November 26, 2008

As soon as the weather gets chilly, most people in Japan turn to thoughts of yu (湯, hot water). The saying “yu ga ichiban no kusuri” “hot water is the best medicine is a popular maxim in Japan where hot springs have warmed people for centuries. Many people in rural areas remember the slogan “nihonjin niwa ofuroga aru” which translates to “when all else fails the Japanese will still have their baths”. For hundreds of years and way into the 20th century, rural Japanese never got a lot to eat, but in the darkest times a soak was always possible. To this day, in many reigons people will say “itadakimasu” (the salutary phrase that precedes a meal-like Julia Child saying “Bon Appetit” before a meal) before taking a bath, especially when they’re about to do so in the home of a friend or relative. As for immersing oneself in an onsen (温泉, hot spa), many perceive it as a gochisō (ごちそう, repast) and will often say that a good onsen session is equivalent to a full meal.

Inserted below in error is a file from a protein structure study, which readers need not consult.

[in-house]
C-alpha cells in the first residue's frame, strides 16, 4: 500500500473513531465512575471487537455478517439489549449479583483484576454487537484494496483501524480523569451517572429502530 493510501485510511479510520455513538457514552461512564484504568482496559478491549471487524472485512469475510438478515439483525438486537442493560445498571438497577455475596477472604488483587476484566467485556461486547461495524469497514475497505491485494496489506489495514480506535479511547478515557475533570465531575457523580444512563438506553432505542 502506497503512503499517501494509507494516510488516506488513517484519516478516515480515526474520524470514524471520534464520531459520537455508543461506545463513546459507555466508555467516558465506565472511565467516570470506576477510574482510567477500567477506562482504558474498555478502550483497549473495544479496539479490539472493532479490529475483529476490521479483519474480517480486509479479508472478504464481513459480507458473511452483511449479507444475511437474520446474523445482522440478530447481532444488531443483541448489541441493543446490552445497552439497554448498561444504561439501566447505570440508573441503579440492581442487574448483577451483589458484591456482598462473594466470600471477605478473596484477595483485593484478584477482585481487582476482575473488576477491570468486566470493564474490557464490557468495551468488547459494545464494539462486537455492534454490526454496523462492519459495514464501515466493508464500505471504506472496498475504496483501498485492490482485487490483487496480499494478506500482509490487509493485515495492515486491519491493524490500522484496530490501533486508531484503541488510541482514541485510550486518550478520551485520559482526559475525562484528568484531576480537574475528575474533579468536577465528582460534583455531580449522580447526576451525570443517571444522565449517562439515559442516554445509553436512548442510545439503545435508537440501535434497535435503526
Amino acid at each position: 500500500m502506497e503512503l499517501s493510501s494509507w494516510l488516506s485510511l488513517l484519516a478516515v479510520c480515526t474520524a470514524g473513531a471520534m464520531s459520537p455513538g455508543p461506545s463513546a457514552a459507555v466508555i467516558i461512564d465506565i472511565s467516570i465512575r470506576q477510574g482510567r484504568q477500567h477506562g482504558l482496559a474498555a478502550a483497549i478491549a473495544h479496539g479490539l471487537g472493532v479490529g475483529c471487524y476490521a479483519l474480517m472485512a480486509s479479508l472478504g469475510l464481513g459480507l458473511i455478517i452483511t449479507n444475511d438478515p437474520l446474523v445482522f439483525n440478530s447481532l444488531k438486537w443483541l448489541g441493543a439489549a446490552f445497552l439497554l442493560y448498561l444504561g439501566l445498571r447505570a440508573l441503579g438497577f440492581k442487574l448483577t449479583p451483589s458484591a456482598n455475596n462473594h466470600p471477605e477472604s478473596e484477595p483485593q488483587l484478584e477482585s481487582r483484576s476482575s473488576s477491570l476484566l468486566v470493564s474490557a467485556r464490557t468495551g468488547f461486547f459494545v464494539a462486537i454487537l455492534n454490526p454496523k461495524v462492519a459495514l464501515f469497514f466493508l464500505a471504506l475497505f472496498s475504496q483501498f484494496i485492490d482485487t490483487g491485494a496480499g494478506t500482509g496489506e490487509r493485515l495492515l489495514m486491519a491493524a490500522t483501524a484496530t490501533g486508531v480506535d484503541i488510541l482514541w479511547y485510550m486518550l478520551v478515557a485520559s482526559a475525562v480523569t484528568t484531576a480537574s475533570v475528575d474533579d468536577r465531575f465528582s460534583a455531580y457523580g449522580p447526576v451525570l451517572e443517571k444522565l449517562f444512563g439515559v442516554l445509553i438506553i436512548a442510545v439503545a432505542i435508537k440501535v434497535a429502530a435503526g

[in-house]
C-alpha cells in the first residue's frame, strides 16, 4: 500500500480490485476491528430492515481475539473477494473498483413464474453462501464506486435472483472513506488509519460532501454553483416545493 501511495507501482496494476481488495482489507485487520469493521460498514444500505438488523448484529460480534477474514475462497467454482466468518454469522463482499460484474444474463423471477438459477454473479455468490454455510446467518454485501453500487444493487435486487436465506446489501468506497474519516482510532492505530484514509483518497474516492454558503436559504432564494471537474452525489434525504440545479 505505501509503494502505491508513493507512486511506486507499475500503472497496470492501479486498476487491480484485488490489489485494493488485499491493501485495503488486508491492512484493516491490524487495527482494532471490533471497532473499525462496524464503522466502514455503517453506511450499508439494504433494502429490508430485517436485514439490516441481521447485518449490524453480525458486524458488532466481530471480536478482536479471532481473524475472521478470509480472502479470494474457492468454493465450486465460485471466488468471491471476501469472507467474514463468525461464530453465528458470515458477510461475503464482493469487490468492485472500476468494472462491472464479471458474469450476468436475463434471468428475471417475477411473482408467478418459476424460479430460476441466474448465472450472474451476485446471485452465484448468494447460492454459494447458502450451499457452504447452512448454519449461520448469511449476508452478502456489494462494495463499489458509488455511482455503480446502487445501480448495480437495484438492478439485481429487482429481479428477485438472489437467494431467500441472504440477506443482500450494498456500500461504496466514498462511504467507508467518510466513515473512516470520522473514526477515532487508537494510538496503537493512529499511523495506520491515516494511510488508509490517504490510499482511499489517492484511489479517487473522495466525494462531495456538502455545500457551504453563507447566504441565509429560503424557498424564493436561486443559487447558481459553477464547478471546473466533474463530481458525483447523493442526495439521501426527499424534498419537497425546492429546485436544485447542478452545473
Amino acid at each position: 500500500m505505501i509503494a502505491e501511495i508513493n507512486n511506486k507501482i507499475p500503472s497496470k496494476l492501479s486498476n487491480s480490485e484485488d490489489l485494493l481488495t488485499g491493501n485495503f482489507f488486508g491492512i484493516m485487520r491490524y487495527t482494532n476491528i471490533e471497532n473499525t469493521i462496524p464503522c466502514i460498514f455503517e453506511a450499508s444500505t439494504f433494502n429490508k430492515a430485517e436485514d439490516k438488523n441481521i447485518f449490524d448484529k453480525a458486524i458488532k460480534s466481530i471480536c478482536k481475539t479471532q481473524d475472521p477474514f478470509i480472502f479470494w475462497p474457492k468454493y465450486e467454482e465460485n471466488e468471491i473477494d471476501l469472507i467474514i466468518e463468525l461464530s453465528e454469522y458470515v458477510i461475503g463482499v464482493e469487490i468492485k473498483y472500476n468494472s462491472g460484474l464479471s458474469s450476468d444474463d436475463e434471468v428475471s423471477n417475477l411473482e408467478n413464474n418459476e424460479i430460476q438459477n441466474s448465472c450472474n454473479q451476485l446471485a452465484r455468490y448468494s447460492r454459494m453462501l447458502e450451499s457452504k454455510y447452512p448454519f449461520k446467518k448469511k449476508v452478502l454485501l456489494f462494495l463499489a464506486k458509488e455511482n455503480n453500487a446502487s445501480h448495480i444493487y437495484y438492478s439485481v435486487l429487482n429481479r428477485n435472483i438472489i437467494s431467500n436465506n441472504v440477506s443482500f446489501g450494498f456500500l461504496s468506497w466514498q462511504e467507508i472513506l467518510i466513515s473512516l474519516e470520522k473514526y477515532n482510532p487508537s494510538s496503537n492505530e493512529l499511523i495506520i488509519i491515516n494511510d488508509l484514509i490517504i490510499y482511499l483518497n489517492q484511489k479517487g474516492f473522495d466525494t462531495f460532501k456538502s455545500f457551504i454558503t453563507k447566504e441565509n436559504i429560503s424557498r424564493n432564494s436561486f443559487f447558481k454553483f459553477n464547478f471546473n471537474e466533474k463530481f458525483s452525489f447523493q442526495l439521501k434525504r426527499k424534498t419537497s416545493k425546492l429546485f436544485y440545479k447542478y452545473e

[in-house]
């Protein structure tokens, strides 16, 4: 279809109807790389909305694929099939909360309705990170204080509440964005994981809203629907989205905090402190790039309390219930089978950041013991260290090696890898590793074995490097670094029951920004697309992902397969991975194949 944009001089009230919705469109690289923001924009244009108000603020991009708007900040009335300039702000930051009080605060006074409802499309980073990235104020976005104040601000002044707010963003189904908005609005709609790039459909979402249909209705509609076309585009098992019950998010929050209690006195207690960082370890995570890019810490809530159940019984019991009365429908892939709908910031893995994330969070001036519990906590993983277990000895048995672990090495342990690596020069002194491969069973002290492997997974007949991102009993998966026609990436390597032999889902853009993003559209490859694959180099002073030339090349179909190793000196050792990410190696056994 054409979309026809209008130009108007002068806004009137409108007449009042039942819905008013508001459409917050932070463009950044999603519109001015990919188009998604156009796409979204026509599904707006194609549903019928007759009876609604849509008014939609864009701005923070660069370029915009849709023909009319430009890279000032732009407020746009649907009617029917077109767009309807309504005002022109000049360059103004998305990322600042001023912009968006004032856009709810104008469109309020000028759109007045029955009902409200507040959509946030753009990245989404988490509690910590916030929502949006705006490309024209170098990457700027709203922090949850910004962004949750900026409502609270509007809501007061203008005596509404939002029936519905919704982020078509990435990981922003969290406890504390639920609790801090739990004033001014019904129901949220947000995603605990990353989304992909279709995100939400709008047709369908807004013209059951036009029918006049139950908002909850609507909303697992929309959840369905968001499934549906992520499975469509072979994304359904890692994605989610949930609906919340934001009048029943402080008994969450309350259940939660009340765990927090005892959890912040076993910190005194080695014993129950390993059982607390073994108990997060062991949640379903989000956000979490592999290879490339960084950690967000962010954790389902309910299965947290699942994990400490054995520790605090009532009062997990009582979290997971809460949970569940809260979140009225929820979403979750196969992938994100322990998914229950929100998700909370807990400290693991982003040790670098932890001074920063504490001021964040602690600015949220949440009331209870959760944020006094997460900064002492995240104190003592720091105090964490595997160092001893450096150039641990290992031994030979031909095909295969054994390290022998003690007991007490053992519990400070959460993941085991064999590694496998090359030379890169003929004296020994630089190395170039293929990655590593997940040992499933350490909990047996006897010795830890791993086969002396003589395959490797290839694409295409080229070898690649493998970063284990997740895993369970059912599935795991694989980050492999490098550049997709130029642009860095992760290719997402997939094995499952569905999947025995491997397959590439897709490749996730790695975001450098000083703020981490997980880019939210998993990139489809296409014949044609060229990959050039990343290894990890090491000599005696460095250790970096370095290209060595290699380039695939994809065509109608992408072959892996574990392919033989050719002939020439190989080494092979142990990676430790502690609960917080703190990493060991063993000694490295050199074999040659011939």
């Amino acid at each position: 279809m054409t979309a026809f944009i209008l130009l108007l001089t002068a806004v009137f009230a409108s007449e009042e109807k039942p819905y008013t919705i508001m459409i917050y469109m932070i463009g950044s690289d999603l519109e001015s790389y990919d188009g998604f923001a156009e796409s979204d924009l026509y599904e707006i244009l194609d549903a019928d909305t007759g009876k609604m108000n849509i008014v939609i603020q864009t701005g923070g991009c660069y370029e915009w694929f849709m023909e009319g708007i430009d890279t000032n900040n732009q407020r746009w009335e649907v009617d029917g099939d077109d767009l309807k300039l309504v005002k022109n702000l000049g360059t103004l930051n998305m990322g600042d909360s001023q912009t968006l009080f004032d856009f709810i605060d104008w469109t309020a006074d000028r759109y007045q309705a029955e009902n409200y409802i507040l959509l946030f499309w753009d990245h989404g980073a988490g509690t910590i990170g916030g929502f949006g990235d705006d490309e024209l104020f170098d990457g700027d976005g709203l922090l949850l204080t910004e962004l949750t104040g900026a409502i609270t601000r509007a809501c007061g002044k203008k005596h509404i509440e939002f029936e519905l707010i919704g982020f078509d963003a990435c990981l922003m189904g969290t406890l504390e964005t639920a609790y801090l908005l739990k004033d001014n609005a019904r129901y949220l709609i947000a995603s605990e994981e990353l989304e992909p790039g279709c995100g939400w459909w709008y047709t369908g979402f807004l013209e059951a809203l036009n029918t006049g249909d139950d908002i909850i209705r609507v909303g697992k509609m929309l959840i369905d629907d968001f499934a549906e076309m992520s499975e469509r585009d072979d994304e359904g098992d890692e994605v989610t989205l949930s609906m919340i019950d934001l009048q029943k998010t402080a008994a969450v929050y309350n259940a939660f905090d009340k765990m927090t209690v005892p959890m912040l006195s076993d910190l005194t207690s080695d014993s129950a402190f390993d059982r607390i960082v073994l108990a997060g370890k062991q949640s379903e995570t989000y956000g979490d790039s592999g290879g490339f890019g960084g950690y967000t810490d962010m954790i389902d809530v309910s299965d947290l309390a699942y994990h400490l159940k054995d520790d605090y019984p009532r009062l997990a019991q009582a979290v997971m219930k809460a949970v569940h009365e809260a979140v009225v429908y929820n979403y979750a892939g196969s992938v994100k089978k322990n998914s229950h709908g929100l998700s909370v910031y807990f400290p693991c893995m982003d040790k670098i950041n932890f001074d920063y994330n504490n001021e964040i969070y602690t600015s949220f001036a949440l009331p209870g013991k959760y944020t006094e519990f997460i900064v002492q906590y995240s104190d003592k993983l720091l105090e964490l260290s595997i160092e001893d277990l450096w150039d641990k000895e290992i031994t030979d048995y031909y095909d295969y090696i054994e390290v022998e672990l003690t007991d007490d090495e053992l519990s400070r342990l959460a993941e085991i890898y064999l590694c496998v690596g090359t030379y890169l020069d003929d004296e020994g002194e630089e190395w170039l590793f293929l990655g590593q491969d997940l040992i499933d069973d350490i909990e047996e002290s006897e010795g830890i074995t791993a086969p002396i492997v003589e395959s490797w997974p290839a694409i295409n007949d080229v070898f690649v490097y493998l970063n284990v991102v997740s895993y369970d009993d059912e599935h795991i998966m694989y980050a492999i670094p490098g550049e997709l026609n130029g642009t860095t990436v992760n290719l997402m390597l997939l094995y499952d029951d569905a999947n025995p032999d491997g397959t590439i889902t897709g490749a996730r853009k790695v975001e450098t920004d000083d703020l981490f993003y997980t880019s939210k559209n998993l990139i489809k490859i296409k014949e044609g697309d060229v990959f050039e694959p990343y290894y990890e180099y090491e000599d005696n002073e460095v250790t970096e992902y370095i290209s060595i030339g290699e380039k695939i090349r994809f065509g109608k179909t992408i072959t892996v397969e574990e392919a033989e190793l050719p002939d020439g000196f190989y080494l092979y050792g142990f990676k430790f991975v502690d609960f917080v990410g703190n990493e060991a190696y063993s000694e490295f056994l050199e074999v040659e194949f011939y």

There’s nothing like yu (hot water) to combat the blues and keep the body warm and supple. It’s a daily custom whose pleasure never dims with time. But after learning about yu and the concept of considering hot water bathing as a full meal, I’m adding weight loss to my thoughts about hot tubbing! Thinking of hot tubbing as the equivalent of a full meal is a great way to avoid calorie overload during the holidays. Soak before supper! I guarantee you’ll eat less. Happy Thanksgiving!


Pleasure is a serious business!